Obesity May Be Hard on Your Hearing, Study Says
Extra pounds, particularly around the waist, raised risk for hearing loss, but exercise was protective
"Obesity and factors that obesity brings on may compromise blood flow to the cochlea," Curhan said. The cochlea is the hearing chamber of the inner ear. Curhan said lack of blood flow could prevent the cochlea from restoring itself after damage, gradually diminishing its function.
An expert who was not involved in the study said the research raised important questions.
"It's an excellent starting point, and a strong suggestion," said Dr. Ian Storper, director of the otology program at the New York Head and Neck Institute's Center for Hearing and Balance Disorders at Lenox Hill Hospital in New York City.
Storper said the study relied on participants to report their own hearing loss. They weren't given hearing tests, which might have skewed the results.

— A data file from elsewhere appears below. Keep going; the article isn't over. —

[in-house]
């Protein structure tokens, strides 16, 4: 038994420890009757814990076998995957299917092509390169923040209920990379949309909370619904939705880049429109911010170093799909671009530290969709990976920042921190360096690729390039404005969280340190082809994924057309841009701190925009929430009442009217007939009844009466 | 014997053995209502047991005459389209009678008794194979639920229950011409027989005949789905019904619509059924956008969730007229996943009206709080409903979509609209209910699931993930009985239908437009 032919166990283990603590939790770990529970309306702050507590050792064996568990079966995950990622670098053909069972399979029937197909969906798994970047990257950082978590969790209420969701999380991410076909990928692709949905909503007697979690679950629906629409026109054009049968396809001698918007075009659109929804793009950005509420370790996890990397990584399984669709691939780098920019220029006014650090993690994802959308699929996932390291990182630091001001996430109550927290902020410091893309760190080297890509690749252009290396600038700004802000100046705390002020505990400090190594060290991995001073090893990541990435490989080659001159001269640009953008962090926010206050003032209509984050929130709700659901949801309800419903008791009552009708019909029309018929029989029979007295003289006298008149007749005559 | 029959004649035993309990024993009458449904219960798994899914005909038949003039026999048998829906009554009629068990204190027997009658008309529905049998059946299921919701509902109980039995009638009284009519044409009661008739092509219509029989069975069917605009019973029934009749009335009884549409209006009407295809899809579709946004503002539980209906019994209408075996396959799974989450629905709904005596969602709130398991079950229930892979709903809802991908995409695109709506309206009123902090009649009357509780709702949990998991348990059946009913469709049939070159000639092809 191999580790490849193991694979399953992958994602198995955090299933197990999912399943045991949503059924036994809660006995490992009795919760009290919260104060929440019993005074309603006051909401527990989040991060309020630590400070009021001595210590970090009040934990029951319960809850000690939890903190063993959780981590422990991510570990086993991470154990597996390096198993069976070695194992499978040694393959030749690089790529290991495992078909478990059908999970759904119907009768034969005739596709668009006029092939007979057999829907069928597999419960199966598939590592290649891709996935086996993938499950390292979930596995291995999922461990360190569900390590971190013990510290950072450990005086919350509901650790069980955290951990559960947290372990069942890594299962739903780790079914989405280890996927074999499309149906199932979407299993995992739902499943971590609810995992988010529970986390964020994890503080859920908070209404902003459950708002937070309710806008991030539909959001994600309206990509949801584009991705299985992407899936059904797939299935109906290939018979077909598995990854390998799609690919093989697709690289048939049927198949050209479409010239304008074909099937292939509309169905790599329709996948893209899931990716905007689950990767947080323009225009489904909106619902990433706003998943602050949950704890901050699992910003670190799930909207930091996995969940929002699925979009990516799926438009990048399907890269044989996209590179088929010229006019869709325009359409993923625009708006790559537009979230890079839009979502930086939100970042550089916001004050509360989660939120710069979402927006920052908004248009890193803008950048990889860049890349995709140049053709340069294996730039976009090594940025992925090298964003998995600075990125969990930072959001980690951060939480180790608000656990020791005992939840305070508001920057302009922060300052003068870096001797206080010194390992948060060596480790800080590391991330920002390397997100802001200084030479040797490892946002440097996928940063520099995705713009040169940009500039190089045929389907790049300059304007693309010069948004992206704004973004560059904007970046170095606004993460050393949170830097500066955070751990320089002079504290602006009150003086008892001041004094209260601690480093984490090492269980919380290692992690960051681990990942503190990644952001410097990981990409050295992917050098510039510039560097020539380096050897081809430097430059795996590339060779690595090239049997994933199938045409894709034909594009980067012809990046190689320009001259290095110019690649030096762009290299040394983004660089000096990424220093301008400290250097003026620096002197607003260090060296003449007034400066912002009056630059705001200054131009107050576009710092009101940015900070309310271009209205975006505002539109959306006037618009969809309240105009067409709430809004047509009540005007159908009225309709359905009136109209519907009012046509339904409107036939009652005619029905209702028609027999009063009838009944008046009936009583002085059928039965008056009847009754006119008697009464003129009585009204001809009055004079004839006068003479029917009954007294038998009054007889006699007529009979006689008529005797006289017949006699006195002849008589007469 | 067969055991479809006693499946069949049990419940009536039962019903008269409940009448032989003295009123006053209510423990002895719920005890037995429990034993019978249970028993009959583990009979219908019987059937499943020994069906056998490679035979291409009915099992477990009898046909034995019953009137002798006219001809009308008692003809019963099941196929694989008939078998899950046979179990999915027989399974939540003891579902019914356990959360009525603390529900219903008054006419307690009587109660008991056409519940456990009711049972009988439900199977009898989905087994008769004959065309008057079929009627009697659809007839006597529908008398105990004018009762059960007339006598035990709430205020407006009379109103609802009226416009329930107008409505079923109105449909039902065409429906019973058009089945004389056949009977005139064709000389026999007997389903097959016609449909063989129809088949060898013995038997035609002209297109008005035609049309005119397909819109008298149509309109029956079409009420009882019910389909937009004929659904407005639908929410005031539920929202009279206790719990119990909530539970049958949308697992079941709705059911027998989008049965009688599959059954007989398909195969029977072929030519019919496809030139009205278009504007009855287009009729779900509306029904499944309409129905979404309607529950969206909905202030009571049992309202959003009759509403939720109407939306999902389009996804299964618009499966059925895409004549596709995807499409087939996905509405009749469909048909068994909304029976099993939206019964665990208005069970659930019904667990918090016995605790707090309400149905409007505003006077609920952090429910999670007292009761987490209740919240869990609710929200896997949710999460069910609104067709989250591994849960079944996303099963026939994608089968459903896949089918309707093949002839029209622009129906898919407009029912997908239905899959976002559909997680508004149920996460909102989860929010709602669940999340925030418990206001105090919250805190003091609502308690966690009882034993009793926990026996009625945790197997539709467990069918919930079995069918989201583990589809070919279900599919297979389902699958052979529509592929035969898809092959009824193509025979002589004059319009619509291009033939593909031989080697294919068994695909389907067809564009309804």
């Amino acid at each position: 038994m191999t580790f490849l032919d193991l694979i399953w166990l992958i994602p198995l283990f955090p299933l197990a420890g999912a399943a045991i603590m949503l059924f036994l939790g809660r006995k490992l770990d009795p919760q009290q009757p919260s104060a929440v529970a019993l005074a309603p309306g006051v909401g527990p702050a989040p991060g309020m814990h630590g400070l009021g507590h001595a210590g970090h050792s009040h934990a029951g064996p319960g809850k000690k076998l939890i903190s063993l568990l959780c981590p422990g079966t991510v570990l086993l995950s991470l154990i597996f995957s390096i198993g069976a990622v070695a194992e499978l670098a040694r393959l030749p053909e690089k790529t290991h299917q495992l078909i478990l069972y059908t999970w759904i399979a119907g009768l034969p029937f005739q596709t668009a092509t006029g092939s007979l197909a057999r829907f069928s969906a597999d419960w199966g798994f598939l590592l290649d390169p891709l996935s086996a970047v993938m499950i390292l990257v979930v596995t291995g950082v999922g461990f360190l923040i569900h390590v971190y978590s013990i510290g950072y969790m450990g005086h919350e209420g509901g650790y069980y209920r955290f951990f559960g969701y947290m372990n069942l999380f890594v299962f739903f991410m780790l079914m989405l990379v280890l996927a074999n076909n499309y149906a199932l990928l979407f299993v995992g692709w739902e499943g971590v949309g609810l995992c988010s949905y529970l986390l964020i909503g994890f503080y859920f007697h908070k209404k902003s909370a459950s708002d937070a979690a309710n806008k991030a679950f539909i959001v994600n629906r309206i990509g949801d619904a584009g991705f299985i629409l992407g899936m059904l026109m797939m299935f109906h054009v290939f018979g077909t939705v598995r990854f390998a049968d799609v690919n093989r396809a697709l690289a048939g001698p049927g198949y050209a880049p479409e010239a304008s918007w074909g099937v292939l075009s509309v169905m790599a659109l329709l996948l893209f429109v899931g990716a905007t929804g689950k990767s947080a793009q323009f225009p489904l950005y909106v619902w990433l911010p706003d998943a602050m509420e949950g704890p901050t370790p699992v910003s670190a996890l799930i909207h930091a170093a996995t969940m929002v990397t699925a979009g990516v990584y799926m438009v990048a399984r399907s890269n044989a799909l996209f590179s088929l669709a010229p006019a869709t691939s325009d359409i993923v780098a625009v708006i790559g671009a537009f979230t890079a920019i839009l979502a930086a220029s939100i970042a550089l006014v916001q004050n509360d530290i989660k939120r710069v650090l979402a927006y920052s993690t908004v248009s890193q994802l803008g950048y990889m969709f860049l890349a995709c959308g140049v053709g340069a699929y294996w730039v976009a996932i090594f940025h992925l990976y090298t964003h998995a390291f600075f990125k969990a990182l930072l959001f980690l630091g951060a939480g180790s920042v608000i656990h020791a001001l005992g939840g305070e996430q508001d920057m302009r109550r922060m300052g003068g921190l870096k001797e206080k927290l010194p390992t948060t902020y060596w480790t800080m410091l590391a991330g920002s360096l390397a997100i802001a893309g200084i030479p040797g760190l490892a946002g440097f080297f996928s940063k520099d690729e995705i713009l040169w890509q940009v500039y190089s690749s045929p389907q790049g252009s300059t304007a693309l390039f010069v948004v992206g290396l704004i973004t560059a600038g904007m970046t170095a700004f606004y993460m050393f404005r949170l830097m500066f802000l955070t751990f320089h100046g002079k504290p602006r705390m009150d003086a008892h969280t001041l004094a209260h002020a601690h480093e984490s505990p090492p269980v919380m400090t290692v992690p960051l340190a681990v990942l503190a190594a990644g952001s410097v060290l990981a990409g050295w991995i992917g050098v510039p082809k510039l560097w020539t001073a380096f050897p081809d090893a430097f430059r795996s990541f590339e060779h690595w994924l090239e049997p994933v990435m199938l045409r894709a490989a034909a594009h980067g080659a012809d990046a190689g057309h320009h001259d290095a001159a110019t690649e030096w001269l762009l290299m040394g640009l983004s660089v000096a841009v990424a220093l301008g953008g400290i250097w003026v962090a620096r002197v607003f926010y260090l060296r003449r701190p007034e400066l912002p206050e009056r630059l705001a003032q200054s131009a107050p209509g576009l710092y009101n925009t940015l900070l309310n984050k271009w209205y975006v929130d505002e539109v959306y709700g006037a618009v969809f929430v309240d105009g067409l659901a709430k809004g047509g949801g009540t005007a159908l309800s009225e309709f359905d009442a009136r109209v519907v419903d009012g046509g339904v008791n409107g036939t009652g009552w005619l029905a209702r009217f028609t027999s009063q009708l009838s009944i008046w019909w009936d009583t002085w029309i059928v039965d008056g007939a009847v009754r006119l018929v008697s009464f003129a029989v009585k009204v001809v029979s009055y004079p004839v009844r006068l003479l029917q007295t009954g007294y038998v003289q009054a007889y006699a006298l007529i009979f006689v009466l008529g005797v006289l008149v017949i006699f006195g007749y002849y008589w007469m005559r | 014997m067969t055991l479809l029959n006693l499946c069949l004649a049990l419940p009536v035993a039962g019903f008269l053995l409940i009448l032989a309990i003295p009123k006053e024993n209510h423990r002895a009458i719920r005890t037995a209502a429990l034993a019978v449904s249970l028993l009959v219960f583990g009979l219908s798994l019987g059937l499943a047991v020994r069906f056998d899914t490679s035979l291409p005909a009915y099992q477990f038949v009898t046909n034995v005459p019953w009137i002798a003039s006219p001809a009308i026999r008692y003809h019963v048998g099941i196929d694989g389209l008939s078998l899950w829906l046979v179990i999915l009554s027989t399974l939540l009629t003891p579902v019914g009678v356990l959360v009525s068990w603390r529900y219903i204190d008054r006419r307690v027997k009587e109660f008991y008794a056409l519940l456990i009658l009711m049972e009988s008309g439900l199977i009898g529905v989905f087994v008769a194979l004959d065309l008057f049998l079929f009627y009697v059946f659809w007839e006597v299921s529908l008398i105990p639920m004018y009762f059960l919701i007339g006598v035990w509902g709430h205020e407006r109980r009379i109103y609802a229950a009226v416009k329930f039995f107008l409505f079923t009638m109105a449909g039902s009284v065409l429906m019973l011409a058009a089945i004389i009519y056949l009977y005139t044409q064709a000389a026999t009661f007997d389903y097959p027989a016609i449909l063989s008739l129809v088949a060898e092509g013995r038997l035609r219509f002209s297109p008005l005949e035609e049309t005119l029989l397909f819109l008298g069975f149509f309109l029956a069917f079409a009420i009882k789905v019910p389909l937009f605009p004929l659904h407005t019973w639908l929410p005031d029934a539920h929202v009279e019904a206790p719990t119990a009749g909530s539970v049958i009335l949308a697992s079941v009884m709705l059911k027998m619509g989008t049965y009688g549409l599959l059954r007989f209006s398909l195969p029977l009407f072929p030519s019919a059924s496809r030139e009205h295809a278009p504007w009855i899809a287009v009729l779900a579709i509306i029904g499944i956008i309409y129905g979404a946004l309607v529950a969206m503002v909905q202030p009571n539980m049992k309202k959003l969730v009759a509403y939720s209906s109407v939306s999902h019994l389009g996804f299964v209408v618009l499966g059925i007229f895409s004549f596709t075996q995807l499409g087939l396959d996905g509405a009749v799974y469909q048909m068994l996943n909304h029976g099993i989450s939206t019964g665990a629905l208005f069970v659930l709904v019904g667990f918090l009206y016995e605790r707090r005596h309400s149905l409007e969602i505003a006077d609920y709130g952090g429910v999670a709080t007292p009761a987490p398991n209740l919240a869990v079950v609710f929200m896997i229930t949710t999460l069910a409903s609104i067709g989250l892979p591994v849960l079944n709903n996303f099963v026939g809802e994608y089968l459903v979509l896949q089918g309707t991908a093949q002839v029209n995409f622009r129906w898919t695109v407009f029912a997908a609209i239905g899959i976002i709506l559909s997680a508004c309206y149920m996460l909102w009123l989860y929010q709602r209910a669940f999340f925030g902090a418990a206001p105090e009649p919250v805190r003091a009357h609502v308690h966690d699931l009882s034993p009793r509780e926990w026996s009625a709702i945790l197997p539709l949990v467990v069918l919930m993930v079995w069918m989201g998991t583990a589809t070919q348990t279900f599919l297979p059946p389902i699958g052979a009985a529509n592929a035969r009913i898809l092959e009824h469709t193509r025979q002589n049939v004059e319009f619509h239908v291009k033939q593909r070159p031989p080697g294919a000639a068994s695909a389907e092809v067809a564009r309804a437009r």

Another expert said it might be time to count hearing loss as yet another way obesity harms the body.
"This is intriguing to me, and it is worrisome," said Dr. Michael Weitzman, a professor of environmental medicine and pediatrics at New York University's Langone Medical Center.
In June, Weitzman published a study in the journal Laryngoscope that found obese teenagers had almost twice the risk for early hearing loss as normal-weight teens.
"[The new study] supports what we found," he said.
"I think there's a reason to begin to think that this is a problem that's associated with obesity," Weitzman said. "You might want obese kids or adults who have ... academic problems to have their hearing checked."